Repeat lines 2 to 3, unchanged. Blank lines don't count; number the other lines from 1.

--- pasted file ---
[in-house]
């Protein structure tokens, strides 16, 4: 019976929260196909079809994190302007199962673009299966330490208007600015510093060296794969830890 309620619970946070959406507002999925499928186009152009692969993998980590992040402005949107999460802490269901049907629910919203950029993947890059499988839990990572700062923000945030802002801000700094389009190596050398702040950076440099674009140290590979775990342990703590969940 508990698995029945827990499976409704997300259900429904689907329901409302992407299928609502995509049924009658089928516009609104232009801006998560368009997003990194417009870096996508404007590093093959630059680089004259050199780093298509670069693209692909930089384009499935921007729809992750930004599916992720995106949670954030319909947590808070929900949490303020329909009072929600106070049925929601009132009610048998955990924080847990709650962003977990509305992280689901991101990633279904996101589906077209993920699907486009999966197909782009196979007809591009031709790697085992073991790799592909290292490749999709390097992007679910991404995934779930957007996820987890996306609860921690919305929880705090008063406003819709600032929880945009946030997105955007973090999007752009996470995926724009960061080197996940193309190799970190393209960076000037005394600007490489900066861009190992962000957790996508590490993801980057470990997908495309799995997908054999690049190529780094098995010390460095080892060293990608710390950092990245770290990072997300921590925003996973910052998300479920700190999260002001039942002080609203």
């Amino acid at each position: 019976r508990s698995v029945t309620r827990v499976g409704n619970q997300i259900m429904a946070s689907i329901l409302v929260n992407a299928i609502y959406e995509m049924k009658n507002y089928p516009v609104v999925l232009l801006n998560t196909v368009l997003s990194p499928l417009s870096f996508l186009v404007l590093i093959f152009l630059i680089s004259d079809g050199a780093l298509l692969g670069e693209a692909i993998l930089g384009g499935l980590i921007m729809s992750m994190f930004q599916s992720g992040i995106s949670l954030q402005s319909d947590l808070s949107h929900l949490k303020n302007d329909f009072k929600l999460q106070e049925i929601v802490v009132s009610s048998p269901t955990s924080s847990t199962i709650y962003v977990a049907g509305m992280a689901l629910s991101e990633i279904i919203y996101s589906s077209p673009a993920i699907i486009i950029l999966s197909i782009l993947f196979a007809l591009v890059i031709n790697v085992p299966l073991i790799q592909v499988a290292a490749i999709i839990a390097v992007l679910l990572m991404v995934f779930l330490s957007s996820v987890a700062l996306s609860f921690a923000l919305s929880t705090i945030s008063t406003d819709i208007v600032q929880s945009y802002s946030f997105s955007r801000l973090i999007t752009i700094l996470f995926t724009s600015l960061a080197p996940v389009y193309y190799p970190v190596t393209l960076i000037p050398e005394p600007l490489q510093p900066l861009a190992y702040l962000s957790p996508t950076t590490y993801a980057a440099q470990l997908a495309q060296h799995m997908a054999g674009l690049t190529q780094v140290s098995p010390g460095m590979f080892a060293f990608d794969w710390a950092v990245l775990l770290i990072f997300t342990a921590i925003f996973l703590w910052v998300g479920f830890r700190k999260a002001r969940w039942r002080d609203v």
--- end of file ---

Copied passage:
């Protein structure tokens, strides 16, 4: 019976929260196909079809994190302007199962673009299966330490208007600015510093060296794969830890 309620619970946070959406507002999925499928186009152009692969993998980590992040402005949107999460802490269901049907629910919203950029993947890059499988839990990572700062923000945030802002801000700094389009190596050398702040950076440099674009140290590979775990342990703590969940 508990698995029945827990499976409704997300259900429904689907329901409302992407299928609502995509049924009658089928516009609104232009801006998560368009997003990194417009870096996508404007590093093959630059680089004259050199780093298509670069693209692909930089384009499935921007729809992750930004599916992720995106949670954030319909947590808070929900949490303020329909009072929600106070049925929601009132009610048998955990924080847990709650962003977990509305992280689901991101990633279904996101589906077209993920699907486009999966197909782009196979007809591009031709790697085992073991790799592909290292490749999709390097992007679910991404995934779930957007996820987890996306609860921690919305929880705090008063406003819709600032929880945009946030997105955007973090999007752009996470995926724009960061080197996940193309190799970190393209960076000037005394600007490489900066861009190992962000957790996508590490993801980057470990997908495309799995997908054999690049190529780094098995010390460095080892060293990608710390950092990245770290990072997300921590925003996973910052998300479920700190999260002001039942002080609203």
């Amino acid at each position: 019976r508990s698995v029945t309620r827990v499976g409704n619970q997300i259900m429904a946070s689907i329901l409302v929260n992407a299928i609502y959406e995509m049924k009658n507002y089928p516009v609104v999925l232009l801006n998560t196909v368009l997003s990194p499928l417009s870096f996508l186009v404007l590093i093959f152009l630059i680089s004259d079809g050199a780093l298509l692969g670069e693209a692909i993998l930089g384009g499935l980590i921007m729809s992750m994190f930004q599916s992720g992040i995106s949670l954030q402005s319909d947590l808070s949107h929900l949490k303020n302007d329909f009072k929600l999460q106070e049925i929601v802490v009132s009610s048998p269901t955990s924080s847990t199962i709650y962003v977990a049907g509305m992280a689901l629910s991101e990633i279904i919203y996101s589906s077209p673009a993920i699907i486009i950029l999966s197909i782009l993947f196979a007809l591009v890059i031709n790697v085992p299966l073991i790799q592909v499988a290292a490749i999709i839990a390097v992007l679910l990572m991404v995934f779930l330490s957007s996820v987890a700062l996306s609860f921690a923000l919305s929880t705090i945030s008063t406003d819709i208007v600032q929880s945009y802002s946030f997105s955007r801000l973090i999007t752009i700094l996470f995926t724009s600015l960061a080197p996940v389009y193309y190799p970190v190596t393209l960076i000037p050398e005394p600007l490489q510093p900066l861009a190992y702040l962000s957790p996508t950076t590490y993801a980057a440099q470990l997908a495309q060296h799995m997908a054999g674009l690049t190529q780094v140290s098995p010390g460095m590979f080892a060293f990608d794969w710390a950092v990245l775990l770290i990072f997300t342990a921590i925003f996973l703590w910052v998300g479920f830890r700190k999260a002001r969940w039942r002080d609203v």